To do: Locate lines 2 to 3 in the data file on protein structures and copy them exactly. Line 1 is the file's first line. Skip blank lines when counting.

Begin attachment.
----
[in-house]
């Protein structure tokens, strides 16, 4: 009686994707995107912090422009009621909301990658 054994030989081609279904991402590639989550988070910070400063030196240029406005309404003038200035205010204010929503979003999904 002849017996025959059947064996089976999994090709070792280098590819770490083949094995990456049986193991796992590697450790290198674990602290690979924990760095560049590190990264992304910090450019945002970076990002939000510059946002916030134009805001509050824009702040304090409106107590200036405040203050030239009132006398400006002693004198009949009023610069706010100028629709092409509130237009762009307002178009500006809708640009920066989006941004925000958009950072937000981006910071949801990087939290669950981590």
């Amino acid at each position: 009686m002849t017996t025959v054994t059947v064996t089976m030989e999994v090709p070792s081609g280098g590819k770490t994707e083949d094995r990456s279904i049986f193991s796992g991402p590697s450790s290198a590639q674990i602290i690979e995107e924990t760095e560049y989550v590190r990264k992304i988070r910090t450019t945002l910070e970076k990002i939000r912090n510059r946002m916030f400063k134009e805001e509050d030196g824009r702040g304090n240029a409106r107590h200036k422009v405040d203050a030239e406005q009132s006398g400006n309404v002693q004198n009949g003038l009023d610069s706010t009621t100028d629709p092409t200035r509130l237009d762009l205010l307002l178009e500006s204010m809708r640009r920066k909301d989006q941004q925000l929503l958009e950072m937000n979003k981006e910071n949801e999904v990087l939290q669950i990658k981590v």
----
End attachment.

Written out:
């Protein structure tokens, strides 16, 4: 009686994707995107912090422009009621909301990658 054994030989081609279904991402590639989550988070910070400063030196240029406005309404003038200035205010204010929503979003999904 002849017996025959059947064996089976999994090709070792280098590819770490083949094995990456049986193991796992590697450790290198674990602290690979924990760095560049590190990264992304910090450019945002970076990002939000510059946002916030134009805001509050824009702040304090409106107590200036405040203050030239009132006398400006002693004198009949009023610069706010100028629709092409509130237009762009307002178009500006809708640009920066989006941004925000958009950072937000981006910071949801990087939290669950981590």
């Amino acid at each position: 009686m002849t017996t025959v054994t059947v064996t089976m030989e999994v090709p070792s081609g280098g590819k770490t994707e083949d094995r990456s279904i049986f193991s796992g991402p590697s450790s290198a590639q674990i602290i690979e995107e924990t760095e560049y989550v590190r990264k992304i988070r910090t450019t945002l910070e970076k990002i939000r912090n510059r946002m916030f400063k134009e805001e509050d030196g824009r702040g304090n240029a409106r107590h200036k422009v405040d203050a030239e406005q009132s006398g400006n309404v002693q004198n009949g003038l009023d610069s706010t009621t100028d629709p092409t200035r509130l237009d762009l205010l307002l178009e500006s204010m809708r640009r920066k909301d989006q941004q925000l929503l958009e950072m937000n979003k981006e910071n949801e999904v990087l939290q669950i990658k981590v």